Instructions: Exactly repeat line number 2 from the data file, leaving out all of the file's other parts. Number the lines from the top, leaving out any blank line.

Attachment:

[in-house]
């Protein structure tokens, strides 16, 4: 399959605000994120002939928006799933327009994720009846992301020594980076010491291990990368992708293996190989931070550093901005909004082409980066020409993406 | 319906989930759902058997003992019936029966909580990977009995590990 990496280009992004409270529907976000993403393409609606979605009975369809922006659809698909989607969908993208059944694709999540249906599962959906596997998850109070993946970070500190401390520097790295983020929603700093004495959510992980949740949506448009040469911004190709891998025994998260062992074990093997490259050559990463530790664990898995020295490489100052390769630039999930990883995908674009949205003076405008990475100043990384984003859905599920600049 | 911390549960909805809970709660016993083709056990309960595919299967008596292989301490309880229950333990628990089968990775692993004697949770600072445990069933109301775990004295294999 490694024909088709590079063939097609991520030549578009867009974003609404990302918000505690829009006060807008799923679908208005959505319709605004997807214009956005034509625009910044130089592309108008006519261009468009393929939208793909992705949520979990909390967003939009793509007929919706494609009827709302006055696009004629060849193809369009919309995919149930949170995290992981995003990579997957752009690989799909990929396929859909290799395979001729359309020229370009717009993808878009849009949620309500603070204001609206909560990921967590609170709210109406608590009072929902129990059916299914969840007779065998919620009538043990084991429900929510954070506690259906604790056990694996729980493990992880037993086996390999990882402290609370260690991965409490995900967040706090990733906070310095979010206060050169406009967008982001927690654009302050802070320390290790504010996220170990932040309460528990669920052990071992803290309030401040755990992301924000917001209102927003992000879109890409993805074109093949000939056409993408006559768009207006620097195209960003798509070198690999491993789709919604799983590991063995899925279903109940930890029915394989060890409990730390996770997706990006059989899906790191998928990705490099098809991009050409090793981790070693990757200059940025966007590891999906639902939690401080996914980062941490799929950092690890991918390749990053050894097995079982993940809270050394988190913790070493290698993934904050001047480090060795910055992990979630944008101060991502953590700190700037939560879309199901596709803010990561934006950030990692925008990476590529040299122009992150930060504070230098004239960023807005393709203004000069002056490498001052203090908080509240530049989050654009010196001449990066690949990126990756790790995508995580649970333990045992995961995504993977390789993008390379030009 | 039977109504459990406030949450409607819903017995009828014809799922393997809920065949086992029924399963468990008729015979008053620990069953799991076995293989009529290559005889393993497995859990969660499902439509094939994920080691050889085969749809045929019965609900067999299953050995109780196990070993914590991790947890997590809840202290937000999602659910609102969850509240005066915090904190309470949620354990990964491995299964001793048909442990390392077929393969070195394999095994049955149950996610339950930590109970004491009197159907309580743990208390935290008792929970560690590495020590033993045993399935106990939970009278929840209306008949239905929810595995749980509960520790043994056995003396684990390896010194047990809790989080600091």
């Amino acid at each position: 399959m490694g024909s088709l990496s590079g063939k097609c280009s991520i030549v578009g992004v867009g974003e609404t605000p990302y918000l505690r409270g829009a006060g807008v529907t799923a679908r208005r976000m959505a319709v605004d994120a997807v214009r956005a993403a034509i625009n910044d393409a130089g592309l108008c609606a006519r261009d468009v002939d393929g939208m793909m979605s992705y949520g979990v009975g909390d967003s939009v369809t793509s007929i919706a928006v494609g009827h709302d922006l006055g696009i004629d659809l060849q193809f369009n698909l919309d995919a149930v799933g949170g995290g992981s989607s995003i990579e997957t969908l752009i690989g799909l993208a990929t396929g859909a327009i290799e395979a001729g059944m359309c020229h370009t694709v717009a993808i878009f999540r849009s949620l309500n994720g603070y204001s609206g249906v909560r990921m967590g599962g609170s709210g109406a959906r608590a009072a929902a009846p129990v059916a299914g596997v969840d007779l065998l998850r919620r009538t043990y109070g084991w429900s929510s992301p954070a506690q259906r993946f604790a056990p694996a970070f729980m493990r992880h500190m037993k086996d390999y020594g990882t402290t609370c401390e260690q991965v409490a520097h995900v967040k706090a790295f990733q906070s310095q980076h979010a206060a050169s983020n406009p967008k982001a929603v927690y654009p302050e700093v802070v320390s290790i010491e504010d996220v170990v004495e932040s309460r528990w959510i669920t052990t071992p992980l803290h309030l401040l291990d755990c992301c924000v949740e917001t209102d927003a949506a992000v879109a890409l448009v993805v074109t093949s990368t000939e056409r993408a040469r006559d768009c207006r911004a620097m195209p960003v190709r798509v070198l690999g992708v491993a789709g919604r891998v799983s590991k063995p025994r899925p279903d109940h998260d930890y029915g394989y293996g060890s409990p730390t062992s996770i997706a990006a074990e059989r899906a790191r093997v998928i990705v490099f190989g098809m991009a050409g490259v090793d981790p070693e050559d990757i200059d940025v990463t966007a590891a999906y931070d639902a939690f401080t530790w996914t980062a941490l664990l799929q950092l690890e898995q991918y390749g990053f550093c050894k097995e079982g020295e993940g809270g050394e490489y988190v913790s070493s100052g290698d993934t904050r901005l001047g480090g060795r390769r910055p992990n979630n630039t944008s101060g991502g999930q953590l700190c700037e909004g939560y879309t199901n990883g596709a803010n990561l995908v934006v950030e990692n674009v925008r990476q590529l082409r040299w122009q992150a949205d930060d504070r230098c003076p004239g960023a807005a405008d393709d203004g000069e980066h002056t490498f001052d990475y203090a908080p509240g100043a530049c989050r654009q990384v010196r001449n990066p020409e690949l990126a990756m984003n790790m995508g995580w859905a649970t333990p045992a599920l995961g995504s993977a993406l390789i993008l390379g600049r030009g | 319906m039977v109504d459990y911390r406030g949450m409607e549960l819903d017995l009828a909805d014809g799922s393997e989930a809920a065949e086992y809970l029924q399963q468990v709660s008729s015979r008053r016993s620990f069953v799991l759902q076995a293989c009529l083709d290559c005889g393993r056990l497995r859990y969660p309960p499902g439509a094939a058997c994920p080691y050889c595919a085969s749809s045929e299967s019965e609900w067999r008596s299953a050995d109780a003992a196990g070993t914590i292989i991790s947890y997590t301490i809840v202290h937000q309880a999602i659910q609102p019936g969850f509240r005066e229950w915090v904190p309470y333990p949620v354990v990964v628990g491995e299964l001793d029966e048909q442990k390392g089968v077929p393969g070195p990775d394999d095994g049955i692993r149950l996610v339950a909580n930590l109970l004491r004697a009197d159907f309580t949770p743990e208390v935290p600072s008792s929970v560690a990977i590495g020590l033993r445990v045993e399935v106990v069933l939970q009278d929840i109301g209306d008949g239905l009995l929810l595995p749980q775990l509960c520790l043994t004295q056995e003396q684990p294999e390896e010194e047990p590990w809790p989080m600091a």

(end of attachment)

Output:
């Protein structure tokens, strides 16, 4: 399959605000994120002939928006799933327009994720009846992301020594980076010491291990990368992708293996190989931070550093901005909004082409980066020409993406 | 319906989930759902058997003992019936029966909580990977009995590990 990496280009992004409270529907976000993403393409609606979605009975369809922006659809698909989607969908993208059944694709999540249906599962959906596997998850109070993946970070500190401390520097790295983020929603700093004495959510992980949740949506448009040469911004190709891998025994998260062992074990093997490259050559990463530790664990898995020295490489100052390769630039999930990883995908674009949205003076405008990475100043990384984003859905599920600049 | 911390549960909805809970709660016993083709056990309960595919299967008596292989301490309880229950333990628990089968990775692993004697949770600072445990069933109301775990004295294999 490694024909088709590079063939097609991520030549578009867009974003609404990302918000505690829009006060807008799923679908208005959505319709605004997807214009956005034509625009910044130089592309108008006519261009468009393929939208793909992705949520979990909390967003939009793509007929919706494609009827709302006055696009004629060849193809369009919309995919149930949170995290992981995003990579997957752009690989799909990929396929859909290799395979001729359309020229370009717009993808878009849009949620309500603070204001609206909560990921967590609170709210109406608590009072929902129990059916299914969840007779065998919620009538043990084991429900929510954070506690259906604790056990694996729980493990992880037993086996390999990882402290609370260690991965409490995900967040706090990733906070310095979010206060050169406009967008982001927690654009302050802070320390290790504010996220170990932040309460528990669920052990071992803290309030401040755990992301924000917001209102927003992000879109890409993805074109093949000939056409993408006559768009207006620097195209960003798509070198690999491993789709919604799983590991063995899925279903109940930890029915394989060890409990730390996770997706990006059989899906790191998928990705490099098809991009050409090793981790070693990757200059940025966007590891999906639902939690401080996914980062941490799929950092690890991918390749990053050894097995079982993940809270050394988190913790070493290698993934904050001047480090060795910055992990979630944008101060991502953590700190700037939560879309199901596709803010990561934006950030990692925008990476590529040299122009992150930060504070230098004239960023807005393709203004000069002056490498001052203090908080509240530049989050654009010196001449990066690949990126990756790790995508995580649970333990045992995961995504993977390789993008390379030009 | 039977109504459990406030949450409607819903017995009828014809799922393997809920065949086992029924399963468990008729015979008053620990069953799991076995293989009529290559005889393993497995859990969660499902439509094939994920080691050889085969749809045929019965609900067999299953050995109780196990070993914590991790947890997590809840202290937000999602659910609102969850509240005066915090904190309470949620354990990964491995299964001793048909442990390392077929393969070195394999095994049955149950996610339950930590109970004491009197159907309580743990208390935290008792929970560690590495020590033993045993399935106990939970009278929840209306008949239905929810595995749980509960520790043994056995003396684990390896010194047990809790989080600091």